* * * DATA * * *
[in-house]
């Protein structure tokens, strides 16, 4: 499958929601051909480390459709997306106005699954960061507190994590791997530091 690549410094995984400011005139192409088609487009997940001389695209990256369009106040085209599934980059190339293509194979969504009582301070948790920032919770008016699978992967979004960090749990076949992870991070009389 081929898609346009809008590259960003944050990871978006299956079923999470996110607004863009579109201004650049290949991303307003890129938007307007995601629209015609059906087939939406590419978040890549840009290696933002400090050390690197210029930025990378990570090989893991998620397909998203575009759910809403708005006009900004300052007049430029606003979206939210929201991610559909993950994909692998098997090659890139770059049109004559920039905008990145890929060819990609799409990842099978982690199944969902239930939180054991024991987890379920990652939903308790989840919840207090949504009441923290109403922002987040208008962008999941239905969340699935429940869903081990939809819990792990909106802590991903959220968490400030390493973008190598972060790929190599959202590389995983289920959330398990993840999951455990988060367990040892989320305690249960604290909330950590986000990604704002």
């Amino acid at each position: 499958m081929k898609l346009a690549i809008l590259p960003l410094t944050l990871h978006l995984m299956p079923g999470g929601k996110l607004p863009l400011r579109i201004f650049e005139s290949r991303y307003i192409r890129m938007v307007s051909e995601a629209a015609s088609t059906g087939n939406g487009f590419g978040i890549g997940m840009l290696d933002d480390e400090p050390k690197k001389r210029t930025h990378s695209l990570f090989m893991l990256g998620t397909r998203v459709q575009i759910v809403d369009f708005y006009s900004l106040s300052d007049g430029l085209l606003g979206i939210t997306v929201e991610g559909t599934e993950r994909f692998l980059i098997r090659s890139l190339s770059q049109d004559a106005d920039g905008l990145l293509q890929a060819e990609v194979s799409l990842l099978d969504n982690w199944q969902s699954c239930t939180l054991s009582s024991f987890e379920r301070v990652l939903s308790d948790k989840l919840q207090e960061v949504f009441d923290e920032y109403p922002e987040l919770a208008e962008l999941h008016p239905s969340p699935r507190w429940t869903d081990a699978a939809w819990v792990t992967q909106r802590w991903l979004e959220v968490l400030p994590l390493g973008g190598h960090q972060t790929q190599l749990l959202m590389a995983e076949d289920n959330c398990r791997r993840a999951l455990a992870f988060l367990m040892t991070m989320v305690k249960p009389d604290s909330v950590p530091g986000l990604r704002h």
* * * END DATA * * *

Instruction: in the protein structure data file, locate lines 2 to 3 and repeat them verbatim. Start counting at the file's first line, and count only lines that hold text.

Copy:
């Protein structure tokens, strides 16, 4: 499958929601051909480390459709997306106005699954960061507190994590791997530091 690549410094995984400011005139192409088609487009997940001389695209990256369009106040085209599934980059190339293509194979969504009582301070948790920032919770008016699978992967979004960090749990076949992870991070009389 081929898609346009809008590259960003944050990871978006299956079923999470996110607004863009579109201004650049290949991303307003890129938007307007995601629209015609059906087939939406590419978040890549840009290696933002400090050390690197210029930025990378990570090989893991998620397909998203575009759910809403708005006009900004300052007049430029606003979206939210929201991610559909993950994909692998098997090659890139770059049109004559920039905008990145890929060819990609799409990842099978982690199944969902239930939180054991024991987890379920990652939903308790989840919840207090949504009441923290109403922002987040208008962008999941239905969340699935429940869903081990939809819990792990909106802590991903959220968490400030390493973008190598972060790929190599959202590389995983289920959330398990993840999951455990988060367990040892989320305690249960604290909330950590986000990604704002």
């Amino acid at each position: 499958m081929k898609l346009a690549i809008l590259p960003l410094t944050l990871h978006l995984m299956p079923g999470g929601k996110l607004p863009l400011r579109i201004f650049e005139s290949r991303y307003i192409r890129m938007v307007s051909e995601a629209a015609s088609t059906g087939n939406g487009f590419g978040i890549g997940m840009l290696d933002d480390e400090p050390k690197k001389r210029t930025h990378s695209l990570f090989m893991l990256g998620t397909r998203v459709q575009i759910v809403d369009f708005y006009s900004l106040s300052d007049g430029l085209l606003g979206i939210t997306v929201e991610g559909t599934e993950r994909f692998l980059i098997r090659s890139l190339s770059q049109d004559a106005d920039g905008l990145l293509q890929a060819e990609v194979s799409l990842l099978d969504n982690w199944q969902s699954c239930t939180l054991s009582s024991f987890e379920r301070v990652l939903s308790d948790k989840l919840q207090e960061v949504f009441d923290e920032y109403p922002e987040l919770a208008e962008l999941h008016p239905s969340p699935r507190w429940t869903d081990a699978a939809w819990v792990t992967q909106r802590w991903l979004e959220v968490l400030p994590l390493g973008g190598h960090q972060t790929q190599l749990l959202m590389a995983e076949d289920n959330c398990r791997r993840a999951l455990a992870f988060l367990m040892t991070m989320v305690k249960p009389d604290s909330v950590p530091g986000l990604r704002h």